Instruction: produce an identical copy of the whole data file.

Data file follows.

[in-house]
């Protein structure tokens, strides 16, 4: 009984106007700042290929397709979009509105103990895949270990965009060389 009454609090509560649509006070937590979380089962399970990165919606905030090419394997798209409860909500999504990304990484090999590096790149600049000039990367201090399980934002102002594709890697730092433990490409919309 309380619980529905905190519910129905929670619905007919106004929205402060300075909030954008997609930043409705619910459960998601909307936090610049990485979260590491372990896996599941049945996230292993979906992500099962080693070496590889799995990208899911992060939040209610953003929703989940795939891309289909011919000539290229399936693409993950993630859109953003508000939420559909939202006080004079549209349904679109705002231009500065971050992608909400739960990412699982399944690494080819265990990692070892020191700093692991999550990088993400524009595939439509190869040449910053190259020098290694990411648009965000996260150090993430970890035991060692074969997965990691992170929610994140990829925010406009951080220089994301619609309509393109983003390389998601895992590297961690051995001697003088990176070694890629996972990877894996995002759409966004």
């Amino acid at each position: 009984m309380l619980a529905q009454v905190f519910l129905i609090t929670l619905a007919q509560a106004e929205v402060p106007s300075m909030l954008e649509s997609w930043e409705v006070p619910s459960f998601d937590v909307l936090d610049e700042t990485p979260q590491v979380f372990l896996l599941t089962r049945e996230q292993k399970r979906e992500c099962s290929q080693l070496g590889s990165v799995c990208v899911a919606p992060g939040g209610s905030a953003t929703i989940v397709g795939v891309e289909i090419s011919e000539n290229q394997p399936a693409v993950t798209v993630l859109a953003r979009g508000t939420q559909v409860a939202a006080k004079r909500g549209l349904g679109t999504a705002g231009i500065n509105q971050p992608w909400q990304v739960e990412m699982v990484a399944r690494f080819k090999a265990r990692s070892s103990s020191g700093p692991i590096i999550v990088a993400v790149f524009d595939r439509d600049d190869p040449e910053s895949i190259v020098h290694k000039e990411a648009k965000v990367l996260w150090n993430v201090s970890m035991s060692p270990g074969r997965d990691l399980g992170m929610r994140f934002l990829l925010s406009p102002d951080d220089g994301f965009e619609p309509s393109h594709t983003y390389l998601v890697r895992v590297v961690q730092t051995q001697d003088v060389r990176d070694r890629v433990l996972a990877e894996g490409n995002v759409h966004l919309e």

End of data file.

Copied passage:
[in-house]
């Protein structure tokens, strides 16, 4: 009984106007700042290929397709979009509105103990895949270990965009060389 009454609090509560649509006070937590979380089962399970990165919606905030090419394997798209409860909500999504990304990484090999590096790149600049000039990367201090399980934002102002594709890697730092433990490409919309 309380619980529905905190519910129905929670619905007919106004929205402060300075909030954008997609930043409705619910459960998601909307936090610049990485979260590491372990896996599941049945996230292993979906992500099962080693070496590889799995990208899911992060939040209610953003929703989940795939891309289909011919000539290229399936693409993950993630859109953003508000939420559909939202006080004079549209349904679109705002231009500065971050992608909400739960990412699982399944690494080819265990990692070892020191700093692991999550990088993400524009595939439509190869040449910053190259020098290694990411648009965000996260150090993430970890035991060692074969997965990691992170929610994140990829925010406009951080220089994301619609309509393109983003390389998601895992590297961690051995001697003088990176070694890629996972990877894996995002759409966004």
């Amino acid at each position: 009984m309380l619980a529905q009454v905190f519910l129905i609090t929670l619905a007919q509560a106004e929205v402060p106007s300075m909030l954008e649509s997609w930043e409705v006070p619910s459960f998601d937590v909307l936090d610049e700042t990485p979260q590491v979380f372990l896996l599941t089962r049945e996230q292993k399970r979906e992500c099962s290929q080693l070496g590889s990165v799995c990208v899911a919606p992060g939040g209610s905030a953003t929703i989940v397709g795939v891309e289909i090419s011919e000539n290229q394997p399936a693409v993950t798209v993630l859109a953003r979009g508000t939420q559909v409860a939202a006080k004079r909500g549209l349904g679109t999504a705002g231009i500065n509105q971050p992608w909400q990304v739960e990412m699982v990484a399944r690494f080819k090999a265990r990692s070892s103990s020191g700093p692991i590096i999550v990088a993400v790149f524009d595939r439509d600049d190869p040449e910053s895949i190259v020098h290694k000039e990411a648009k965000v990367l996260w150090n993430v201090s970890m035991s060692p270990g074969r997965d990691l399980g992170m929610r994140f934002l990829l925010s406009p102002d951080d220089g994301f965009e619609p309509s393109h594709t983003y390389l998601v890697r895992v590297v961690q730092t051995q001697d003088v060389r990176d070694r890629v433990l996972a990877e894996g490409n995002v759409h966004l919309e």